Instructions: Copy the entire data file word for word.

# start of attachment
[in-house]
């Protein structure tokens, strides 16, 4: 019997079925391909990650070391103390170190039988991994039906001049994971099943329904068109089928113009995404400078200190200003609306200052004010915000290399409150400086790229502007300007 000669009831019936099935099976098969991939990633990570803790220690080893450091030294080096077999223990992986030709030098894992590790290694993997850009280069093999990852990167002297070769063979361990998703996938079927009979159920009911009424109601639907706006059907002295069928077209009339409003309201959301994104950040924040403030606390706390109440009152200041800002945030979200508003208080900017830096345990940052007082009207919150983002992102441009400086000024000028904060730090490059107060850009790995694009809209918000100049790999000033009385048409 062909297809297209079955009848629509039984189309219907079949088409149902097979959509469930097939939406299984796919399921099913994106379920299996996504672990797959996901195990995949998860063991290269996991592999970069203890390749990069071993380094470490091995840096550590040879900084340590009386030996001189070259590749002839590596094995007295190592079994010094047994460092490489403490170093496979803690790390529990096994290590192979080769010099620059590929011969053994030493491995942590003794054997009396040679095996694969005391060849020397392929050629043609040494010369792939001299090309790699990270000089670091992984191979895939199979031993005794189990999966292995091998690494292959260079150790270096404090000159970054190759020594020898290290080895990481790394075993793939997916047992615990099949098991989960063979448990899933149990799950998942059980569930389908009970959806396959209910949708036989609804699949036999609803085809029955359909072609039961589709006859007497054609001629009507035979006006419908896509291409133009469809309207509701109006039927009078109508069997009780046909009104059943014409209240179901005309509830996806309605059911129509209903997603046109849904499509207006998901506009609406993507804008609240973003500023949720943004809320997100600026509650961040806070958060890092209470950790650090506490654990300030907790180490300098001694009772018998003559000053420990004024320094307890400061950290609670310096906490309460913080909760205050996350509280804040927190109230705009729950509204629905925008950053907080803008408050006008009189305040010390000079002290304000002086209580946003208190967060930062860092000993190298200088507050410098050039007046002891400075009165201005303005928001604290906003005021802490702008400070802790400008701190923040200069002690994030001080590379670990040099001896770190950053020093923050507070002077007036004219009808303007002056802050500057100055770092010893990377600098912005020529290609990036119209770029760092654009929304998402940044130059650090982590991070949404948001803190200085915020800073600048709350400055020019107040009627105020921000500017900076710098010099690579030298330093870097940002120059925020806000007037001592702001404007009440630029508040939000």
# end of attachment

[in-house]
């Protein structure tokens, strides 16, 4: 019997079925391909990650070391103390170190039988991994039906001049994971099943329904068109089928113009995404400078200190200003609306200052004010915000290399409150400086790229502007300007 000669009831019936099935099976098969991939990633990570803790220690080893450091030294080096077999223990992986030709030098894992590790290694993997850009280069093999990852990167002297070769063979361990998703996938079927009979159920009911009424109601639907706006059907002295069928077209009339409003309201959301994104950040924040403030606390706390109440009152200041800002945030979200508003208080900017830096345990940052007082009207919150983002992102441009400086000024000028904060730090490059107060850009790995694009809209918000100049790999000033009385048409 062909297809297209079955009848629509039984189309219907079949088409149902097979959509469930097939939406299984796919399921099913994106379920299996996504672990797959996901195990995949998860063991290269996991592999970069203890390749990069071993380094470490091995840096550590040879900084340590009386030996001189070259590749002839590596094995007295190592079994010094047994460092490489403490170093496979803690790390529990096994290590192979080769010099620059590929011969053994030493491995942590003794054997009396040679095996694969005391060849020397392929050629043609040494010369792939001299090309790699990270000089670091992984191979895939199979031993005794189990999966292995091998690494292959260079150790270096404090000159970054190759020594020898290290080895990481790394075993793939997916047992615990099949098991989960063979448990899933149990799950998942059980569930389908009970959806396959209910949708036989609804699949036999609803085809029955359909072609039961589709006859007497054609001629009507035979006006419908896509291409133009469809309207509701109006039927009078109508069997009780046909009104059943014409209240179901005309509830996806309605059911129509209903997603046109849904499509207006998901506009609406993507804008609240973003500023949720943004809320997100600026509650961040806070958060890092209470950790650090506490654990300030907790180490300098001694009772018998003559000053420990004024320094307890400061950290609670310096906490309460913080909760205050996350509280804040927190109230705009729950509204629905925008950053907080803008408050006008009189305040010390000079002290304000002086209580946003208190967060930062860092000993190298200088507050410098050039007046002891400075009165201005303005928001604290906003005021802490702008400070802790400008701190923040200069002690994030001080590379670990040099001896770190950053020093923050507070002077007036004219009808303007002056802050500057100055770092010893990377600098912005020529290609990036119209770029760092654009929304998402940044130059650090982590991070949404948001803190200085915020800073600048709350400055020019107040009627105020921000500017900076710098010099690579030298330093870097940002120059925020806000007037001592702001404007009440630029508040939000």